New music director navigates through sonic cloudscapes

By William Dart

Conductor Giordano Bellincampi.
Conductor Giordano Bellincampi.

Giordano Bellincampi's first concert as Auckland Philharmonia Orchestra's music director occasioned a welcoming speech from Arts, Culture and Heritage Minister, Maggie Barry, under the illusion she was introducing Auckland Philharmonic Orchestra.

Astute social media marketing by the APO had the conductor on Facebook, describing this programme, with no concerto soloist, as focusing on the orchestra; curiously, only Mozart and Richard Strauss were mentioned, and not the evening's opener, Gyorgy Ligeti's Atmospheres, one of the great orchestral work-outs of all time. This 1961 score is a classic of sonic immersion, for players and audience. And immersed we were in the Hungarian composer's sometimes unsettling world of huge clustered chords, piercing woodwind cries, barking brass and the spellbinding waft of brushed piano strings. Bellincampi skilfully navigated this journey through sonic cloudscapes, sometimes the equivalent of mottled, mackerel skies, at others threatening and delivering thunder.

The Ligeti worked its magic on a well-filled town hall and so too, more predictably, did Mozart's celebrated G minor Symphony.

Here Bellincampi's expressive hands, occasionally seeming to mould sculptures in the air, didn't limit the spirit of the dance to the third movement minuet. It was there from the beginning, in the driving allegro, propelled by Mozart's piquant dissonances. The andante, with the APO woodwind in prime form, positively yearned in generous, responsive phrases. Strauss' Ein Heldenleben is a gargantuan 44-minute autobiography for vast orchestra, peppered with quotations from the composer's previous triumphs.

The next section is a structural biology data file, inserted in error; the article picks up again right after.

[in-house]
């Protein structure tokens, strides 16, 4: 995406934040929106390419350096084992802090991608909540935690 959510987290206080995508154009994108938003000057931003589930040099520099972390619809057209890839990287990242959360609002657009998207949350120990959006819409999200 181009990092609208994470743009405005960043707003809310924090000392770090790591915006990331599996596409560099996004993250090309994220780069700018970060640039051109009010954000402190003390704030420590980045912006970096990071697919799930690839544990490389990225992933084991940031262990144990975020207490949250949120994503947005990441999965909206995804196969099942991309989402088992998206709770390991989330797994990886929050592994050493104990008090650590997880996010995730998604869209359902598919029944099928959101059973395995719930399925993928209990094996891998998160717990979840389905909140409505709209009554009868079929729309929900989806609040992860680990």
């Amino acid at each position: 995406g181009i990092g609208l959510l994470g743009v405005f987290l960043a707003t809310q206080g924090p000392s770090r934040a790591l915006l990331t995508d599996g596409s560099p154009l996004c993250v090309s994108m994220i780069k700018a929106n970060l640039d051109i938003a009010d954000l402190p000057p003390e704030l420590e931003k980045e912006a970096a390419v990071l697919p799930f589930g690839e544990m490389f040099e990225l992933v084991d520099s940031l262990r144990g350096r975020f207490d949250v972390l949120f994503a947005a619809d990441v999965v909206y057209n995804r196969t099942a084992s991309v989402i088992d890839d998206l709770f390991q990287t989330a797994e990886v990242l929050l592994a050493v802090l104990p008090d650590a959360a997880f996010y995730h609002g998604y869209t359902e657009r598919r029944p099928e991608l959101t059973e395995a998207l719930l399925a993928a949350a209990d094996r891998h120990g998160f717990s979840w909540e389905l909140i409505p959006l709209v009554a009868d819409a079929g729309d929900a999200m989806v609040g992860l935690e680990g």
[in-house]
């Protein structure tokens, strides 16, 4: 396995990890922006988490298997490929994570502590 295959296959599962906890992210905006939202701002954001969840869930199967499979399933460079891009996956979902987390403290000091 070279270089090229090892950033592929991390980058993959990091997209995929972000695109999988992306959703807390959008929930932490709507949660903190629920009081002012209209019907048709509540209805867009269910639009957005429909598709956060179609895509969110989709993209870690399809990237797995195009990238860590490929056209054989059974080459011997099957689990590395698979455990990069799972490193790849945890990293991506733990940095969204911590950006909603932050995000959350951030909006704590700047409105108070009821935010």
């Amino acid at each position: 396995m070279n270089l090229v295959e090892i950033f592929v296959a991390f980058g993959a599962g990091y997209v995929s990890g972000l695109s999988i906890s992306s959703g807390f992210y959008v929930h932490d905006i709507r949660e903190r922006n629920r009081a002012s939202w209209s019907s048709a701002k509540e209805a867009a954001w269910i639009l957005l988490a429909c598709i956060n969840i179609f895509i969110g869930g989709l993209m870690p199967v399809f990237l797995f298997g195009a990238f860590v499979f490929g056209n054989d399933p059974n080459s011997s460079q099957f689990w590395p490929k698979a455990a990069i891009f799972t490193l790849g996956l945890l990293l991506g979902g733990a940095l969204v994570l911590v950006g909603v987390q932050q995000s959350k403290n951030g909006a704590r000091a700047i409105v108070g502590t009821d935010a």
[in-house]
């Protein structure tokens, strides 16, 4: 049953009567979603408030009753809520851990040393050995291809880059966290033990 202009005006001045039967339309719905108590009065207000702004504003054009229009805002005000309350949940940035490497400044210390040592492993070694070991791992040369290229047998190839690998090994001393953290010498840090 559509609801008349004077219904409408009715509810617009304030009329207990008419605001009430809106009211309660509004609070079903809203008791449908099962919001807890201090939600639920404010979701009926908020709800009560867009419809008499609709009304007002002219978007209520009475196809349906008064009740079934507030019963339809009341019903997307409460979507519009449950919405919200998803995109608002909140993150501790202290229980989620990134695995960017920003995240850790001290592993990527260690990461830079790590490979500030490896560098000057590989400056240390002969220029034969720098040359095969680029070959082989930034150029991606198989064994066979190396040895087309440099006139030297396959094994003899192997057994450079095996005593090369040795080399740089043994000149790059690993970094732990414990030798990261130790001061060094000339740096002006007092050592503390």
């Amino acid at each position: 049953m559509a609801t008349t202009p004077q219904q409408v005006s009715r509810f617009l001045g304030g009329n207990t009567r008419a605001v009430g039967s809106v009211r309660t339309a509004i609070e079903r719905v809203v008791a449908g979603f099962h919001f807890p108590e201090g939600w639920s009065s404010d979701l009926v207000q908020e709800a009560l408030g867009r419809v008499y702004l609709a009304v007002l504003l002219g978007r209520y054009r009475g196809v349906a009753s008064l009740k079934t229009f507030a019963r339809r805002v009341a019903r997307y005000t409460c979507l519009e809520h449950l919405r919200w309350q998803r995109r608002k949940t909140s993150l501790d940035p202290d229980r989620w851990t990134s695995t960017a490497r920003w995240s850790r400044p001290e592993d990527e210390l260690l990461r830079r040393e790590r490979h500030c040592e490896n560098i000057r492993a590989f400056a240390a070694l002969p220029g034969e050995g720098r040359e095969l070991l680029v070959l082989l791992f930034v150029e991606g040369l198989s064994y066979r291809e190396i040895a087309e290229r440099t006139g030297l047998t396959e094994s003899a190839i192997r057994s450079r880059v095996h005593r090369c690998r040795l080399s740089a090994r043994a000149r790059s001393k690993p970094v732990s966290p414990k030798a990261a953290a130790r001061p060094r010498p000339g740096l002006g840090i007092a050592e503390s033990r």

Bellincampi and his players did it and themselves proud, with no passion or colours left unexplored; the APO strings were particularly high-powered and concertmaster Andrew Beer deftly handled his demanding solo. Yet the sheer weight of players and sound, combined with the work's intricacy, made one realise why, at the turn of the century, Arnold Schoenberg would be looking for new solutions to the inflation of late romantic music. Ironically, satirising the critics at one point in Ein Heldenleben, with barbed woodwind writing, Strauss almost seems to be giving the younger composer a lead.

Performance

What: Auckland Philharmonia Orchestra

Where: Auckland Town Hall

When: Thursday

- Weekend magazine

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